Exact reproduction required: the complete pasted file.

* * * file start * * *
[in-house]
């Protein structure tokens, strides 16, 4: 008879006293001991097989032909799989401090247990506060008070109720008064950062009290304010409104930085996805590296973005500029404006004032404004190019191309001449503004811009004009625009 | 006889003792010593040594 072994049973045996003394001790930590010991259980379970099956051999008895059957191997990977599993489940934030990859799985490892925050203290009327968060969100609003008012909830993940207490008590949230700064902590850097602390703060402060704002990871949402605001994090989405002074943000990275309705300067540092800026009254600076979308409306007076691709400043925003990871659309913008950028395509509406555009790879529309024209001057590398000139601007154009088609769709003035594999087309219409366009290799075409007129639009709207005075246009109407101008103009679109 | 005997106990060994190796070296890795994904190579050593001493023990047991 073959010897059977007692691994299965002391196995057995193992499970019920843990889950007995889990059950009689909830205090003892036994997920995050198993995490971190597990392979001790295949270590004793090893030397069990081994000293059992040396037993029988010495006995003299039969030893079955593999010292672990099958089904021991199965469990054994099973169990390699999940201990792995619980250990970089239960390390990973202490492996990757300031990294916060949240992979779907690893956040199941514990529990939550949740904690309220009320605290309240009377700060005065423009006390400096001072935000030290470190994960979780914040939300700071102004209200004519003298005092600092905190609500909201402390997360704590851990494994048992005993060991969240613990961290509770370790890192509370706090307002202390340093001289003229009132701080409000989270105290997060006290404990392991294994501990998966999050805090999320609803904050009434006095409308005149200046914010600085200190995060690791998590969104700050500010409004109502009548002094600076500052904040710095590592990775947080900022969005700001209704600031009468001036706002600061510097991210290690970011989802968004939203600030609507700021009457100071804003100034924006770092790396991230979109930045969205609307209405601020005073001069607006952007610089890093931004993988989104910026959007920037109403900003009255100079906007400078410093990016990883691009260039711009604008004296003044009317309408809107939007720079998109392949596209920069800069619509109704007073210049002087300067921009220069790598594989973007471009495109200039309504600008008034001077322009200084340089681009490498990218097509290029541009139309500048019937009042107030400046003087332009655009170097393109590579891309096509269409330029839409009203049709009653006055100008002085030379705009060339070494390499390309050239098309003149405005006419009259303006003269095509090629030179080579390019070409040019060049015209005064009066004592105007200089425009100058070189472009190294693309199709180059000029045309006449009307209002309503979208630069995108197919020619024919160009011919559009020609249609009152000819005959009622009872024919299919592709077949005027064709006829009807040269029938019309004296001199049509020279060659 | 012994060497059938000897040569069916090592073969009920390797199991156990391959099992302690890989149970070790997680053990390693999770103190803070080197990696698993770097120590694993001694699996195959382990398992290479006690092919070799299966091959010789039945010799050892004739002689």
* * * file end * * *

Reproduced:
[in-house]
């Protein structure tokens, strides 16, 4: 008879006293001991097989032909799989401090247990506060008070109720008064950062009290304010409104930085996805590296973005500029404006004032404004190019191309001449503004811009004009625009 | 006889003792010593040594 072994049973045996003394001790930590010991259980379970099956051999008895059957191997990977599993489940934030990859799985490892925050203290009327968060969100609003008012909830993940207490008590949230700064902590850097602390703060402060704002990871949402605001994090989405002074943000990275309705300067540092800026009254600076979308409306007076691709400043925003990871659309913008950028395509509406555009790879529309024209001057590398000139601007154009088609769709003035594999087309219409366009290799075409007129639009709207005075246009109407101008103009679109 | 005997106990060994190796070296890795994904190579050593001493023990047991 073959010897059977007692691994299965002391196995057995193992499970019920843990889950007995889990059950009689909830205090003892036994997920995050198993995490971190597990392979001790295949270590004793090893030397069990081994000293059992040396037993029988010495006995003299039969030893079955593999010292672990099958089904021991199965469990054994099973169990390699999940201990792995619980250990970089239960390390990973202490492996990757300031990294916060949240992979779907690893956040199941514990529990939550949740904690309220009320605290309240009377700060005065423009006390400096001072935000030290470190994960979780914040939300700071102004209200004519003298005092600092905190609500909201402390997360704590851990494994048992005993060991969240613990961290509770370790890192509370706090307002202390340093001289003229009132701080409000989270105290997060006290404990392991294994501990998966999050805090999320609803904050009434006095409308005149200046914010600085200190995060690791998590969104700050500010409004109502009548002094600076500052904040710095590592990775947080900022969005700001209704600031009468001036706002600061510097991210290690970011989802968004939203600030609507700021009457100071804003100034924006770092790396991230979109930045969205609307209405601020005073001069607006952007610089890093931004993988989104910026959007920037109403900003009255100079906007400078410093990016990883691009260039711009604008004296003044009317309408809107939007720079998109392949596209920069800069619509109704007073210049002087300067921009220069790598594989973007471009495109200039309504600008008034001077322009200084340089681009490498990218097509290029541009139309500048019937009042107030400046003087332009655009170097393109590579891309096509269409330029839409009203049709009653006055100008002085030379705009060339070494390499390309050239098309003149405005006419009259303006003269095509090629030179080579390019070409040019060049015209005064009066004592105007200089425009100058070189472009190294693309199709180059000029045309006449009307209002309503979208630069995108197919020619024919160009011919559009020609249609009152000819005959009622009872024919299919592709077949005027064709006829009807040269029938019309004296001199049509020279060659 | 012994060497059938000897040569069916090592073969009920390797199991156990391959099992302690890989149970070790997680053990390693999770103190803070080197990696698993770097120590694993001694699996195959382990398992290479006690092919070799299966091959010789039945010799050892004739002689």